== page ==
Speaking of sporting intentions and underwhelming hardware, I have some thoughts about the available options on this tester. First and most importantly, the Track Handling Package includes an M Sport active rear differential, M Sport Adaptive Suspension, and M Sport brakes. The rear differential is entirely wasted in normal driving, and really the M340i or M3 are going to be better choices for track work. The grabby brakes make stopping smoothly in regular driving a real chore. But the adaptive suspension is really good, even on L.A.’s concrete catastrophes known as freeways. Sure, it’s stiffer and lower than the base suspension, but BMW has not lost an iota of its handling magic. I found the electronically-controlled adaptive dampers to provide a firm, controlled, but ultimately comfortable ride. It felt a bit sporty, but entirely within the character of a sport sedan, and only jostling on the roughest patches that you’d expect any vehicle like this to buck at. The delta between Comfort and Sport handling modes seemed, in urban driving, not especially large. Other reviewers have said to avoid the M Sport suspension unless you’ll be doing serious canyon carving, but I disagree – it’s great.
The Track Handling Package is available on any flavor of 330i, and at $2,450 is worth the price of entry just to get the adaptive suspension. But the M Sport package, which is an eye-wateringly expensive $5,000, perhaps isn't as much. It includes non-adaptive but stiffer dampers, but is also bundled with a bunch of non-performance-enhancing stuff, like a one-year SiriusXM subscription, and includes the lousy variable sport steering. I’m not sure I agree with Jeremy’s assessment that this variable-ratio electronic rack is better than the previous generation. I felt more weight but not a significantly greater amount of feedback in Sport mode. And you can’t blame the rubber at its four corners for the lack of information coming up from the roadway, since the Michelin Pilot Sport4 S tires are fantastic. Here's a strong recommendation: just skip the M Sport package and opt for the less expensive and more rewarding Track Handling Package if you want better handling.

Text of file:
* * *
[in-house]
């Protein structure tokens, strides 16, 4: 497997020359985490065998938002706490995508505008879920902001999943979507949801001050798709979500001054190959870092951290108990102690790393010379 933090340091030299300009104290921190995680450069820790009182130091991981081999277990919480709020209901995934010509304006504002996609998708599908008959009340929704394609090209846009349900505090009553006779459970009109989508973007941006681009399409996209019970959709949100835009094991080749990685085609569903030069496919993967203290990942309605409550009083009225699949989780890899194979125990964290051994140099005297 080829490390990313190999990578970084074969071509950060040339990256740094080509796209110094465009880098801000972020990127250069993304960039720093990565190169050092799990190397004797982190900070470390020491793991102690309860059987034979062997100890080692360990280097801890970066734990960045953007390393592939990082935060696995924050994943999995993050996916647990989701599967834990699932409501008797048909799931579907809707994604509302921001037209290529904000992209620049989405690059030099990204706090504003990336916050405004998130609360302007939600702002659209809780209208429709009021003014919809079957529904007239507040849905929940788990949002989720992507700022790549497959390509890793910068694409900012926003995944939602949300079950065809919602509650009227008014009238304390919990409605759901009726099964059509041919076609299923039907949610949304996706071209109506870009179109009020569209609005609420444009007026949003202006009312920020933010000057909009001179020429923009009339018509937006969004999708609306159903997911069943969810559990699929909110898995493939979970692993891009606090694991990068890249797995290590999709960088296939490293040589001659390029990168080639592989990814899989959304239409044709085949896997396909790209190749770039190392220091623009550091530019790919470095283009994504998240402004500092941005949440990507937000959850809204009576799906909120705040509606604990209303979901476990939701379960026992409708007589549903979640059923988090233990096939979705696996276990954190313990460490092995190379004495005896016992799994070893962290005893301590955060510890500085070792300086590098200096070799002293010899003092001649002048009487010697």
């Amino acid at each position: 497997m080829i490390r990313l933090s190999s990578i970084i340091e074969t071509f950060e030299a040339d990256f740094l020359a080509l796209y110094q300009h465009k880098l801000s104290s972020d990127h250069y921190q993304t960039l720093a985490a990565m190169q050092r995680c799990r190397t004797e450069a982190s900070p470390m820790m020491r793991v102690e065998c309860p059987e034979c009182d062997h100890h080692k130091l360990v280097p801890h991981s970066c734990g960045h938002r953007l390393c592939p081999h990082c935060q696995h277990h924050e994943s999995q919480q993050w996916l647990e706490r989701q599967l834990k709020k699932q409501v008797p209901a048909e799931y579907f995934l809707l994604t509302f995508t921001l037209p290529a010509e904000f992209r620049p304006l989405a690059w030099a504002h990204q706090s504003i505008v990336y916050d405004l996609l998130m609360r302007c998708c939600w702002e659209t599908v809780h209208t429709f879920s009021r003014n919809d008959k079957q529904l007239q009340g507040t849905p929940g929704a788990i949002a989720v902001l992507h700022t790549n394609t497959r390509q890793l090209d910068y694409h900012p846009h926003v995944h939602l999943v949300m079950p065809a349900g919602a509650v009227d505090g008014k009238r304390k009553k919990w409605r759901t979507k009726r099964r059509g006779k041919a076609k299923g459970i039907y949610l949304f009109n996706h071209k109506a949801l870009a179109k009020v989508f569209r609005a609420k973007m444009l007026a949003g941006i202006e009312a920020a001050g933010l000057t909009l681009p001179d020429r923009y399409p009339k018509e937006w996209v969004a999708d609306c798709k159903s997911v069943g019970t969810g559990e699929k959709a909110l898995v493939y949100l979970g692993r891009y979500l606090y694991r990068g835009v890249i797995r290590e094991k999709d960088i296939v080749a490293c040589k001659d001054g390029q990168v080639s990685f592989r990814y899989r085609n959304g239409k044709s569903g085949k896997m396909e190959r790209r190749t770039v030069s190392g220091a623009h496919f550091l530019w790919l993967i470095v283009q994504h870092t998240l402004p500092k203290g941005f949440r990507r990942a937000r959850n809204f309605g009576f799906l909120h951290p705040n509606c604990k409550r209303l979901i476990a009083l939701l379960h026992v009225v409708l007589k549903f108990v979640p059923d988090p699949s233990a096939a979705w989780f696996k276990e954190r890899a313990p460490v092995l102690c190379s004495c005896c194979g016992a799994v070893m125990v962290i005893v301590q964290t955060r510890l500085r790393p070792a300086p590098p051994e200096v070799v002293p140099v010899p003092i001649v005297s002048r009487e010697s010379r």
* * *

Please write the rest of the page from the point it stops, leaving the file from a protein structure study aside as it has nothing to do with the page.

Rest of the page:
So is the interior, with – again! – a few caveats. The seats look great and are all-day comfortable, with a zillion adjustments. The digital dash, which is optional, is sharp, clear, and tasteful – although it’ll hurt those sentimental for the iconic, classic dual analog layout – and works beautifully. Not so with the infotainment system, now called BMW Cockpit. Its gesture control system is befuddled by those who talk with their hands to a passenger, and its wireless CarPlay function is unreliable at best. The shapely dash is let down by some frustratingly cheap elements – the quadrangular plastic grille above the infotainment screen, for instance, is prominent and hideous.
The “aluminum tetragon trim” looks awful, like a cheap decal applied to plastic, and it’s all over the dash and console. While it’s exclusive to the M Sport Package, you can option any of the other trim styles, and I highly recommend at least looking at the two aluminum pattern trims in person before ordering a 330i. Tastes are subjective, and some might love it, but the consensus around here is that it misses the mark.
Most of the caveats I’ve mentioned, save the steering and the rear styling, can be fixed with a smart build – choosing packages and aesthetic elements that suit the car and its intended purpose more empathetically. And the gripes shouldn’t overshadow the fact that this new generation 3 Series has very good bones, particularly in the handling and comfort departments. On that, Jeremy and I are in perfect agreement.
This article has been revised to clarify the contents of the option packages.